Officers Are Unlikely to Be Disciplined — at Least Publicly.
By Zipporah Osei & Mollie Simon
It has been almost two months since a Los Angeles Police Department patrol car accelerated into Brooke Fortson during a protest over police violence. She still doesn’t know the name of the officer who hit her or whether that person is still policing the city’s streets. The officer did not stop after hitting Fortson and instead turned around, nearly hitting other demonstrators in the process, and sped off.
The LAPD almost surely knows who the officer is. The squad car’s number is clearly visible in one of the multiple videos that captured the incident. But the department hasn’t released any information: not the officer’s name, or whether that person has been disciplined. The police say the incident is still under investigation.
As hundreds of videos of police violence during protests have circulated, ProPublica wanted to see what happened to officers in the aftermath.
In New York City, where 10 of the videos we examined took place, the Civilian Complaint Review Board investigates allegations of excessive force against the police. The board investigated more than 3,000 allegations of misuse of force in 2018, but only 73 of them were substantiated.
We set out to see whether the incidents caught on camera were investigated, whether officers were named and what information we could get about any investigations or discipline. We found a widespread lack of transparency that made it difficult to find out even the most basic details about whether and what sort of investigations were taking place.
ProPublica looked through hundreds of viral videos and focused on those that most clearly show an officer using apparently disproportionate force. We ended up with 68 videos involving more than 40 law enforcement agencies across the country, in both large cities and small towns.
We asked each police department a few simple questions: Who were the officers in the video, were they under investigation and have they been disciplined?
The departments mostly declined to give any specific information.
We learned that officers from eight videos have been disciplined so far. Officers from eight others will not be disciplined. And for two videos, police departments still insist they’re unsure of whether the officers involved are their own.
While officers have the right to use force if their own or others’ lives are in danger, the widespread violence against protesters has been unwarranted, said Chris Burbank, the former chief of the Salt Lake City Police Department.
“When you have a peaceful protest, people sitting on the ground, does that justify the use of tear gas or pepper spray on them? It absolutely does not,” said Burbank, who is now the vice president of law enforcement strategy at the Center for Policing Equity. “I see that as a violation of policy, violation of state and city ordinance and as a violation of common decency and what is good about policing.”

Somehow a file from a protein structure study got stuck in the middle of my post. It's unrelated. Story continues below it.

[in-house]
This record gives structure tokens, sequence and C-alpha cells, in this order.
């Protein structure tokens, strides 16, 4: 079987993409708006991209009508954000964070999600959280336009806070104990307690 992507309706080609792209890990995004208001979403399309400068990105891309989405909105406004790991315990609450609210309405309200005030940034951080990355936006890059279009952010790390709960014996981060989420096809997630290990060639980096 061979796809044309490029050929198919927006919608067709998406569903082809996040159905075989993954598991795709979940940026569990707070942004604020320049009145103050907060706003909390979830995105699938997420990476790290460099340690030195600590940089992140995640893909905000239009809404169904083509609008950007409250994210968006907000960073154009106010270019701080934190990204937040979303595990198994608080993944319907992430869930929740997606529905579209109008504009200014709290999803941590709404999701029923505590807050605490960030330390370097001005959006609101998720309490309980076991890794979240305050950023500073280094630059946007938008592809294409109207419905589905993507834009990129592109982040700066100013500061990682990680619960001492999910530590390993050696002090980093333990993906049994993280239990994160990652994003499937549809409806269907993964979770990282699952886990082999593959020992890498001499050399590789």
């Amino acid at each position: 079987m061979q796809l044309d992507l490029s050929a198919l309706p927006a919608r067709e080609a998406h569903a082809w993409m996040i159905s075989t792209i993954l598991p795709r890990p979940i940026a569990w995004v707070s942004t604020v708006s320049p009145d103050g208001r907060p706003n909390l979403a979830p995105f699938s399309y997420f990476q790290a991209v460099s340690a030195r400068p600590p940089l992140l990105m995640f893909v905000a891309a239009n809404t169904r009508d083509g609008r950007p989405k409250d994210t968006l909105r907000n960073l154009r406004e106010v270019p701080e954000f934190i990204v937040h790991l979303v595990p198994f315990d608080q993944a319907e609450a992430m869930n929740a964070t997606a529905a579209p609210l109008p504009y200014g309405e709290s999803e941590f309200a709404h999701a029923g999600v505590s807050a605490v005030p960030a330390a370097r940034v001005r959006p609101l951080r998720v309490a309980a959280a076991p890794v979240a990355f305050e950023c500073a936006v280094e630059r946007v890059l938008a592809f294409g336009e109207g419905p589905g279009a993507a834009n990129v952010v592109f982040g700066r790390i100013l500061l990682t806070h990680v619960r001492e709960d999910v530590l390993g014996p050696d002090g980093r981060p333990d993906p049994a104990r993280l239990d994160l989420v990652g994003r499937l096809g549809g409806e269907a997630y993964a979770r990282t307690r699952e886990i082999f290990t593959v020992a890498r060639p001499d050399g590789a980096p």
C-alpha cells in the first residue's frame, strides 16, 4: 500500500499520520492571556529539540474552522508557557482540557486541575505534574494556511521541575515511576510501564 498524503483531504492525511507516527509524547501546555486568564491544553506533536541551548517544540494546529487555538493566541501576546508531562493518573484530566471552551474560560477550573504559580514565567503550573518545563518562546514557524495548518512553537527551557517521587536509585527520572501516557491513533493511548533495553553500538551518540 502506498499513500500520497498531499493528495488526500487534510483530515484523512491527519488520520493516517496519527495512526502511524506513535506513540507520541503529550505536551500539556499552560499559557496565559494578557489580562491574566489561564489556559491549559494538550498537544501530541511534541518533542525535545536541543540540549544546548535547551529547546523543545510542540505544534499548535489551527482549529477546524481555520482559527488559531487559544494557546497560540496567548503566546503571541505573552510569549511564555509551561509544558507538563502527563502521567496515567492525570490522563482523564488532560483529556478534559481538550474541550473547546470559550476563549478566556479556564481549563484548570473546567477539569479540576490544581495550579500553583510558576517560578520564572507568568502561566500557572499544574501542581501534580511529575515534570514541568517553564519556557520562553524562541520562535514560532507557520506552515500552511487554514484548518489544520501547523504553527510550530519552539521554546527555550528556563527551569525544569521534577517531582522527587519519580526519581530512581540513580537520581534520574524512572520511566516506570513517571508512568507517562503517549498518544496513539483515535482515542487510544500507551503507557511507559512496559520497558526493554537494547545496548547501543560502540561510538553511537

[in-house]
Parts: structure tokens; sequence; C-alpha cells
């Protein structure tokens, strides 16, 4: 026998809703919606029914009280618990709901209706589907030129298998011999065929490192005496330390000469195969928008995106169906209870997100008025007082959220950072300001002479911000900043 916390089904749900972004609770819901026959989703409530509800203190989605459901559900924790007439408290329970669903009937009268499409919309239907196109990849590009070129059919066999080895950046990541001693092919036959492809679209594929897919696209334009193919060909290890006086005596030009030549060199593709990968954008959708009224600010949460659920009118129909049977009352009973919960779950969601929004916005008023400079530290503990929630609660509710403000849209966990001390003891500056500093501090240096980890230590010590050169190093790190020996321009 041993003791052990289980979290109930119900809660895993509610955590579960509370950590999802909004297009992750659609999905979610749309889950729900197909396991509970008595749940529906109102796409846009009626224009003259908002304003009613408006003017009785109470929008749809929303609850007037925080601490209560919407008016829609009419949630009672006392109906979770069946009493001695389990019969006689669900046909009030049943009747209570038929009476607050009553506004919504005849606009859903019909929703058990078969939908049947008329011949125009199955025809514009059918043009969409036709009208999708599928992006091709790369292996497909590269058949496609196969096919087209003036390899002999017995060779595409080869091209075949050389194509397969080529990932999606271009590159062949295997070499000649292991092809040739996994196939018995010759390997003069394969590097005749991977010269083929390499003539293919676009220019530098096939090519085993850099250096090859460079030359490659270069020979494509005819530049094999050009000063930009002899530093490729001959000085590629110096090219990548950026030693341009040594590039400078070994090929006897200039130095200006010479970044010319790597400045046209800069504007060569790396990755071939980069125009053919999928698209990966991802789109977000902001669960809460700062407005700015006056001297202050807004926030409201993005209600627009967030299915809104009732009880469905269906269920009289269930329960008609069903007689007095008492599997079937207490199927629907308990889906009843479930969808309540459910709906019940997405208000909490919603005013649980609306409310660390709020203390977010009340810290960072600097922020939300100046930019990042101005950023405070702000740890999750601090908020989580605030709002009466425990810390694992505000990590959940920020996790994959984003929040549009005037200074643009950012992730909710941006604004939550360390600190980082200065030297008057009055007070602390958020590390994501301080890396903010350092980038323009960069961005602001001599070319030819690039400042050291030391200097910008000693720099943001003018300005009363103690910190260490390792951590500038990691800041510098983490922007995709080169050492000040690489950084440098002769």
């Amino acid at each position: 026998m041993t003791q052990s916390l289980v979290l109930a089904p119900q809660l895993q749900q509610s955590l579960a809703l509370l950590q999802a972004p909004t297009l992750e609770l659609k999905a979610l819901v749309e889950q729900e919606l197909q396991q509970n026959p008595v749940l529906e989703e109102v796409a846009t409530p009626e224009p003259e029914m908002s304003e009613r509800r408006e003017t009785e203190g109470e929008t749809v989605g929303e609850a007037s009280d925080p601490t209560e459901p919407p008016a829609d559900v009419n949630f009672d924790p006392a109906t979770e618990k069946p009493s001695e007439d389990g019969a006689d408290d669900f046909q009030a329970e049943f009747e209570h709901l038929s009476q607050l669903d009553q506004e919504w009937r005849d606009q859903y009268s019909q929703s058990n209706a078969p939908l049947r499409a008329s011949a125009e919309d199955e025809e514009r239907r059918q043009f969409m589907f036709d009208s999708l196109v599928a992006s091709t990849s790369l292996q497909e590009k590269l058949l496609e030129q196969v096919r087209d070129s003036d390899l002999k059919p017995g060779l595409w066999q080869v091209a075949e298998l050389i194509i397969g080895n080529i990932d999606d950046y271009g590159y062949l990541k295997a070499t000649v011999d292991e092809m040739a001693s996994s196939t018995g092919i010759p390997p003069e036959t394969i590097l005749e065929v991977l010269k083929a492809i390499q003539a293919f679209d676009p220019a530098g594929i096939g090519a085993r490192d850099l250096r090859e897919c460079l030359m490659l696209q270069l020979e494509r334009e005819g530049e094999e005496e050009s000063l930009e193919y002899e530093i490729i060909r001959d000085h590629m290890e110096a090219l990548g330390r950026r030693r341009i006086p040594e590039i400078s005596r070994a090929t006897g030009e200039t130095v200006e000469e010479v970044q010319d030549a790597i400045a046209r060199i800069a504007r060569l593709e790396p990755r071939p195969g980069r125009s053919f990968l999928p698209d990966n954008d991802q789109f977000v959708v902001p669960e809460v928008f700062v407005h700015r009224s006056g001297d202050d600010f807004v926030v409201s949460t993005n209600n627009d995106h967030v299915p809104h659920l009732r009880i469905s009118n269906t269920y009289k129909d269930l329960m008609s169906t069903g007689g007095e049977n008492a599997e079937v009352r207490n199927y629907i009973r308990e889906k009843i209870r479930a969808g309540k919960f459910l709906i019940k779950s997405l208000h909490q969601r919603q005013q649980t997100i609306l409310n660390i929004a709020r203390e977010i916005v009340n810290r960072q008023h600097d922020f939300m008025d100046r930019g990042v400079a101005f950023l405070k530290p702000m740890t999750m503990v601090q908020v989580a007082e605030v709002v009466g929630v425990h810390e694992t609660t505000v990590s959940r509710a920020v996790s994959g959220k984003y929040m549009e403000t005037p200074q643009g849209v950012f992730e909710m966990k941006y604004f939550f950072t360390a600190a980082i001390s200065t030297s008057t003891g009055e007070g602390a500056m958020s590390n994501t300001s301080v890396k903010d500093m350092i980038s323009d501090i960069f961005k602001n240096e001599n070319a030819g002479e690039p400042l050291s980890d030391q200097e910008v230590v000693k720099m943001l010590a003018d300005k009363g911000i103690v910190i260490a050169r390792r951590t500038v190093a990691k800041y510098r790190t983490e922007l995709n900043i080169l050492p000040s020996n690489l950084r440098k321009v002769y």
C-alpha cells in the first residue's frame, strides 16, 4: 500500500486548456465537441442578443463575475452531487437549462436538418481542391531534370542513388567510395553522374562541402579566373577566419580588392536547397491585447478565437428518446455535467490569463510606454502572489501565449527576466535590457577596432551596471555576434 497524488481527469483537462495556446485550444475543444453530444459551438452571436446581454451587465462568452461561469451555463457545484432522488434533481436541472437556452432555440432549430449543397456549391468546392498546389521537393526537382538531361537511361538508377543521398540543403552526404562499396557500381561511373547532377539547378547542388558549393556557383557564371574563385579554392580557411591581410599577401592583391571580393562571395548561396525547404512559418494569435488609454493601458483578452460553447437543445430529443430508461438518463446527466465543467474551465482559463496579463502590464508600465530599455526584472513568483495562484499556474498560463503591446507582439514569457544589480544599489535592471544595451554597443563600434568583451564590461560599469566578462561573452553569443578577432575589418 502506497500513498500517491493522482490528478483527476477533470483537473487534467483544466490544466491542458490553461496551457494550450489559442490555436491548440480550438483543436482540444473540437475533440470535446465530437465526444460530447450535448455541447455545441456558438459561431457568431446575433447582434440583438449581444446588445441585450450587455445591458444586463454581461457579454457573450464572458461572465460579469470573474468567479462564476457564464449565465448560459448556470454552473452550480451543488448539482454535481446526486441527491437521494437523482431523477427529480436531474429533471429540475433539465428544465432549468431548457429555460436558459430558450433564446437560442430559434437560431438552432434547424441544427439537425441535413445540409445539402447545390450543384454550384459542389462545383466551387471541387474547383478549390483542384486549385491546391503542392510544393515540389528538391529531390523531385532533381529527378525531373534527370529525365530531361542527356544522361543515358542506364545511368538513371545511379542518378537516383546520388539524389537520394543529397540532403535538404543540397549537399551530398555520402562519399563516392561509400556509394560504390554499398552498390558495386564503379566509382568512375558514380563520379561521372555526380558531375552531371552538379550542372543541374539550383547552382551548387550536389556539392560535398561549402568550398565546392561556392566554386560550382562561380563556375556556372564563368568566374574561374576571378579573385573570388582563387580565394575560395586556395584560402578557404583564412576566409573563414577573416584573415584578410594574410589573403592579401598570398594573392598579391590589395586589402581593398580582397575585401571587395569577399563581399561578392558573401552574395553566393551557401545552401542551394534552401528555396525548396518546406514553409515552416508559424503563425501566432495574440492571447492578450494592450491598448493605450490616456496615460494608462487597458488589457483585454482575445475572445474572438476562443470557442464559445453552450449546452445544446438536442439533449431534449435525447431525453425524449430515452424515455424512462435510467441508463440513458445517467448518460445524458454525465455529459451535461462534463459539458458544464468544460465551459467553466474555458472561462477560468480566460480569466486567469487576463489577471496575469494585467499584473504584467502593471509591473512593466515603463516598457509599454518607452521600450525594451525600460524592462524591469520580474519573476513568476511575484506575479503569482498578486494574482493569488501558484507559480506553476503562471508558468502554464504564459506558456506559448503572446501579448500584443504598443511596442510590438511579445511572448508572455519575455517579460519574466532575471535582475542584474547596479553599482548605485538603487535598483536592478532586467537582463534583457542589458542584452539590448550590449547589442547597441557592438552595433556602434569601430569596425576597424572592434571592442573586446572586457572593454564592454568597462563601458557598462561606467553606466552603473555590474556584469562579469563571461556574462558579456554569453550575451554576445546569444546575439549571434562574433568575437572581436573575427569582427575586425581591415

The LAPD told us it has moved 10 unnamed officers to non-field duties while it investigates incidents related to the recent protests. The department declined to say whether the officer who struck Fortson is on that list. Fortson has filed a claim for damages with the city and has retained a lawyer instead of filing a complaint with the Police Department.
Here’s what we learned while looking into these videos …
‘Reign of terror’: A Summer Of Police Violence In Los Angeles
“It’s like there’s no end to it, it just keeps happening.”
By Sam Levin
The Guardian (9/6/20)
Los Angeles police officers have continued to kill civilians at alarming rates and under questionable circumstances in the last three months, despite a summer of unprecedented activism and growing political pressure from lawmakers.
Most recently, two deputies with the Los Angeles sheriff’s department (LASD) fatally shot a bicyclist, 29-year-old Dijon Kizzee, who was fleeing after officers tried to stop him for an alleged “vehicle code” violation. The killing on Monday of yet another Black man in South LA was one of more than 10 fatal police shootings in the LA region since the George Floyd protests erupted at the end of May.
“It’s a reign of terror. The sheriff’s department does whatever they want to do, and they know that no one will be held accountable.”
this, then it’s obvious that it’s their intent,” said Myesha Lopez, 35, whose father was killed by LASD in June. “I think the protests are only making them more agitated, more trigger-happy, more volatile, more unstable. I don’t believe these officers have the ability to reform themselves.”
Police leaders have put forward accounts of each killing that they say justify the use of force. But civil rights activists and victims’ families say the repeated bloodshed is a sign that police continue to escalate conflicts and resort to violence, even in the most routine of encounters – and that a more radical response is needed to prevent the next tragedy. …
He Exposed Police Corruption, Now Cops Won’t Leave Him Alone
The Real News (9/3/20)
The story of cop watcher Otto The Watchdog reveals how American law enforcement uses the criminal justice system to retaliate against critics and their families. But Otto is not alone, First Amendment activists, auditors and protesters all around the U.S. are feeling the blue backlash.